Raises hope of residents, activists who have been opposing the clearance given to the project
The National Green Tribunal (NGT) last week criticised the two-stage forest clearance granted by the Union Ministry of Environment and Forests (MoEF) to the proposed steel plant of South Korean steel giant, POSCO, in Odisha.
“The Forest (Conservation) Act does not have any provision on two-stage forest clearance. It will have a far-reaching effect,” said the bench headed by NGT chairperson Justice Swatanter Kumar. NGT’s observation has rekindled the hope of residents of Dhinkia, Nuagaon and Gadakujang gram panchayats of Jagatsinghpur district in Odisha, who have been waging a battle against the project.
In spite of the opposition, work on construction of boundary wall around the project site has already started.
The steel giant had earlier proposed a 12 million tonne per annum (mtpa) steel plant. But later the steel company had sought at least 1080 hectares (ha) of land to start construction on an eight mtpa plant. The $12 billion steel plant project of POSCO is billed as the country's biggest FDI project.
The initial environment clearance to the plant was granted in 2007 by MoEF. Following allegations that the ministry had not adhered to Forest Rights Act, MoEF set up the N C Saxena committee in July 2010 to review the clearance. Despite the committee’s report indicating that provisions of the Forest Rights Act had been violated, MoEF issued final order on January 31, 2011 and gave environment clearance to POSCO.
“The present appeal against MoEF’s clearance to the steel project was filed before the National Green Tribunal (NGT) Act of 2010 and challenges the final order of the MoEF, which imposes additional conditions to the original environmental clearance granted in respect of steel-cum-captive power plant project,” said Prafulla Samantray, president of the state unit of Lok Shakti Manch and the complainant before NGT.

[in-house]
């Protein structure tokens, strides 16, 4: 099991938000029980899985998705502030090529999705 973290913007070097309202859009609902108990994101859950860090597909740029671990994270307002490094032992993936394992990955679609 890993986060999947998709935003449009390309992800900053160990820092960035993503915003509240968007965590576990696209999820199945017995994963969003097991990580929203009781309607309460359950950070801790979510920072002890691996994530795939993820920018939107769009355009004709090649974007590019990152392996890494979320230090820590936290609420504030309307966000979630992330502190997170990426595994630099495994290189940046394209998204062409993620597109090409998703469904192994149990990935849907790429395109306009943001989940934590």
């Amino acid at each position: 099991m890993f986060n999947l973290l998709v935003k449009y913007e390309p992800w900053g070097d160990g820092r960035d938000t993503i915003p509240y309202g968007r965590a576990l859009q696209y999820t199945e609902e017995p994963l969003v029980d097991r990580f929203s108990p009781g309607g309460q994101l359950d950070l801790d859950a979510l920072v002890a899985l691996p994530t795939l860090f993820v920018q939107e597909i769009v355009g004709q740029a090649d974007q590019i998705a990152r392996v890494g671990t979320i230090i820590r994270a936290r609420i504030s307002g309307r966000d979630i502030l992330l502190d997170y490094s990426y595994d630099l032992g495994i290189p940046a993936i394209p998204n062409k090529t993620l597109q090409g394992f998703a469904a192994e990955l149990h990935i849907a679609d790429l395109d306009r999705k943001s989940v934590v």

“We hope NGT will cancel the environment clearance given to the POSCO project by the state and Central government,” added Samantray.
|POSCO project timeline
|June 22, 2005: POSCO signs MoU with Odisha government to set up a 12 million tonne capacity steel plant near Paradip port town
|2007: MoEF grants initial environment clearance to the plant
|July 2010: Following allegations of non-adherence to Forest Rights Act (FRA), MoEF sets up the N C Saxena committee. The committee finds that provisions of FRA have indeed been violated
|2010: Five-year MoU expires
|January 31, 2011: MoEF gives final clearance to POSCO
|March 2012: NGT orders MoEF to conduct fresh review
|May 2013: Green tribunal halts land acquisition for POSCO
|July 2013: POSCO completes land acquisition despite NGT order
|October 2013: South Korean envoy’s visit to Odisha sparks fresh Posco protests
|December 2013: POSCO begins work on boundary wall at plant site
He reiterated NGT’s observation and said there is no provision for two-stage forest clearance. Presently, the practice followed by the MoEF is that it grants two-stage approval to a project and it is left to the state government concerned to pass a final formal order of forest clearance and the NGT has rightly questioned this move of the ministry, said Samantray.